Some people eat, sleep and chew gum, I do genealogy and write...

Monday, August 22, 2011

Dealing with the piles and boxes, genealogy in quantity

I can relate to the piles and piles of paper generated by years of genealogical research. I estimate that I have about 20 bankers' boxes of paper and photographs in my working files and another 30 or so in file cabinets and storage. I have been scanning for years and the current document count, including photographs, is 89,608 items comprising 640.4 GB of information and I am only about 1/2 or less done with scanning the paper documents. Not all of this is directly related to genealogy, but almost none of it includes the hundreds of thousands of documents I created as a trial attorney. Some of the documents do deal with business matters however.

I seem to acquire documents by the thousands, rather than one or two at a time. I was just at a family reunion and spent about three hours scanning and photographing documents as fast I could. I got about 3.5 GB of scans done and have yet to look at all the photos.

The real issue is whether or not I will be able to organize all of this stuff during my lifetime. That is not an exaggeration, it is a real concern. I find I am limited to working about 14 hours a day and even at that rate, I may not get even a small amount of my genealogy "finished" what ever that means?

Now, what is the best strategy for handling this huge amount of information? I have several suggestions based on my own huge pile:

1. Don't stress out looking at the piles. You can only do what you can do, so don't get sick over what can't be done. You will just end up spending energy on worry and not on working.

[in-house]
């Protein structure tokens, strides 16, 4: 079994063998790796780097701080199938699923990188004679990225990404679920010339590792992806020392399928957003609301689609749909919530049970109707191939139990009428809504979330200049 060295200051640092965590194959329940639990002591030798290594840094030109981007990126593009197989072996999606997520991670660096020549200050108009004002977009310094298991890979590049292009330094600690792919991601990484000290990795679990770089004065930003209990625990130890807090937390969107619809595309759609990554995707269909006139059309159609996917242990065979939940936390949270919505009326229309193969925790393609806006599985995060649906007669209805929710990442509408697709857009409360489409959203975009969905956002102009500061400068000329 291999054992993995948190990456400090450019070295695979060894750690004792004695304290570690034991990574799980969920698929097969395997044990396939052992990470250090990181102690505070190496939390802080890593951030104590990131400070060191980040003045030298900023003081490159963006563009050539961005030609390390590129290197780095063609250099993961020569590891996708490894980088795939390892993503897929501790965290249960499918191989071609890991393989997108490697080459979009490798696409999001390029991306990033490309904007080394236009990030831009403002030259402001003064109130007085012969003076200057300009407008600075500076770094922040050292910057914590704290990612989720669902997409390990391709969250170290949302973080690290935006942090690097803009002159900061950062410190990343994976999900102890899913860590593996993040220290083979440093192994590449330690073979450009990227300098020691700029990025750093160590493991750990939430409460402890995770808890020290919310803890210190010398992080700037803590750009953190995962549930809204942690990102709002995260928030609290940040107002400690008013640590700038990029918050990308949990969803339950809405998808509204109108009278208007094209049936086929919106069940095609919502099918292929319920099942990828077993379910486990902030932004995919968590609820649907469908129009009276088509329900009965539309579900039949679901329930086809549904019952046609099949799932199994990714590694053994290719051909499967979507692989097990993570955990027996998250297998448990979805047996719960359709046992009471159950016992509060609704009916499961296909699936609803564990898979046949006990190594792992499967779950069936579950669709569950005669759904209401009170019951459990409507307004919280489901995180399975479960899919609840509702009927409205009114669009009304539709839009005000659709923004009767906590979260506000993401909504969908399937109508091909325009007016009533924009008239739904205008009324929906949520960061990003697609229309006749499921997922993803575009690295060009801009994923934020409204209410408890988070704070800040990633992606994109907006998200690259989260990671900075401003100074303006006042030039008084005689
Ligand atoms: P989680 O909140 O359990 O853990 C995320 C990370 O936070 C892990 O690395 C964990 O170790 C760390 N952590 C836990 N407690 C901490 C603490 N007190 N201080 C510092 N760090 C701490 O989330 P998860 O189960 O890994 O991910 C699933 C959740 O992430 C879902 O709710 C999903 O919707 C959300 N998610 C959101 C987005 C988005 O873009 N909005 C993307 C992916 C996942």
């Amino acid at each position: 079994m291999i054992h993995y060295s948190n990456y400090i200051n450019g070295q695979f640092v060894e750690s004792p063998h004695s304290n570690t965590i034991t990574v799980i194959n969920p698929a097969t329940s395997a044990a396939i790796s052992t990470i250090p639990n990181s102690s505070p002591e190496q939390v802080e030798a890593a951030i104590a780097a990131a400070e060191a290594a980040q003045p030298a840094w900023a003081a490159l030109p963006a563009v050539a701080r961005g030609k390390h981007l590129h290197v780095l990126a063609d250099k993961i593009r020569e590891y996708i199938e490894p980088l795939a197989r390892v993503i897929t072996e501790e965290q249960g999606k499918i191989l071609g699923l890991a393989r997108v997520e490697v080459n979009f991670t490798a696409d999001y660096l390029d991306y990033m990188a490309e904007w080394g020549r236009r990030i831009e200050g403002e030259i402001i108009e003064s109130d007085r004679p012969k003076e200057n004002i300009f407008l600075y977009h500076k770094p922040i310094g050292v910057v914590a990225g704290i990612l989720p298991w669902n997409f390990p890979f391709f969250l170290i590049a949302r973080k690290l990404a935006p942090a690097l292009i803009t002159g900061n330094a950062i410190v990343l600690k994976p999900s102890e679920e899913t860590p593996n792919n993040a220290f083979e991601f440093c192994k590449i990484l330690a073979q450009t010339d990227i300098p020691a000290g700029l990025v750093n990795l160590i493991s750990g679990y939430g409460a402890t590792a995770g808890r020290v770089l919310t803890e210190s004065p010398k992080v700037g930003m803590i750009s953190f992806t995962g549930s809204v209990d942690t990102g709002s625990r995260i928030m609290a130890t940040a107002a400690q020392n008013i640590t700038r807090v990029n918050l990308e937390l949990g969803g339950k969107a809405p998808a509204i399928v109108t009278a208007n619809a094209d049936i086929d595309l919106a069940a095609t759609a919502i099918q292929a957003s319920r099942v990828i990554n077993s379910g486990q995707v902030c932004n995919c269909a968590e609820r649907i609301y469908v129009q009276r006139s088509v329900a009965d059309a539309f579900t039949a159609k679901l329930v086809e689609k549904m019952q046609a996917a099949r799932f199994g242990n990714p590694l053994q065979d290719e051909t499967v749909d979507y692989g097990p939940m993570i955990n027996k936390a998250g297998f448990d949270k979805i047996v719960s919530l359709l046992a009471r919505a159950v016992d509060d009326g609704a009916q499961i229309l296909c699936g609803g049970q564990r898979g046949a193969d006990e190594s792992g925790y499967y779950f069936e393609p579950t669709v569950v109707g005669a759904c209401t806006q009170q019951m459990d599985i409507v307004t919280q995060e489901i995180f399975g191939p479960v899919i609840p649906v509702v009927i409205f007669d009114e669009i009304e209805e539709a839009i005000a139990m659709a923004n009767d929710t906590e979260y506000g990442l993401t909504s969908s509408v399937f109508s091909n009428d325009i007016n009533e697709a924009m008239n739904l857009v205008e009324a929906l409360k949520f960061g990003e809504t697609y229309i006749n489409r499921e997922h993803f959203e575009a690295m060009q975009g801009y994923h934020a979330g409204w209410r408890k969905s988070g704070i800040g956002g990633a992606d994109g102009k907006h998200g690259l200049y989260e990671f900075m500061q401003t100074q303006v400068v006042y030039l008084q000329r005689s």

2. Decide if you are actually going to dedicate the rest of your life to genealogy. No, I am serious. Are you ready to do genealogy, not just as a pastime, but as a major full time occupation? If you have a huge pile of documents, journals, photos and whatever and have no interest in doing genealogy, then advertise in your family and find the obsessive genealogist who has a higher level of pain tolerance. Give him or her all the boxes and go do whatever it is that you think is more important than genealogy. (Do you detect the hint of disdain in the writing?) Really, there are some of us who would think we had died and gone to heaven if we got a bunch of documents to work on.

3. Be systematic. Don't think in terms of huge piles, think more of small projects strung together. Think, I am going to scan this series of scrapbooks and then I will move this box into the closet. Once that is done, I will work on this small box of old photographs. Once you have completed one job, put it out of your mind for a while. Try and work the jobs in between doing research and analysis. Help someone else with their genealogy, then come back and work on the piles again. When I used to cut the Bermuda grass around our house in Phoenix when I growing up, I believed that the grass was growing so fast that by the time I finished the yard, it needed to be done again. Genealogy is like that, you think you might be getting done with some small part and then discover another box your thought you had already looked at. Just keep picking away at it and you will soon have a huge number of documents to name and add metadata to.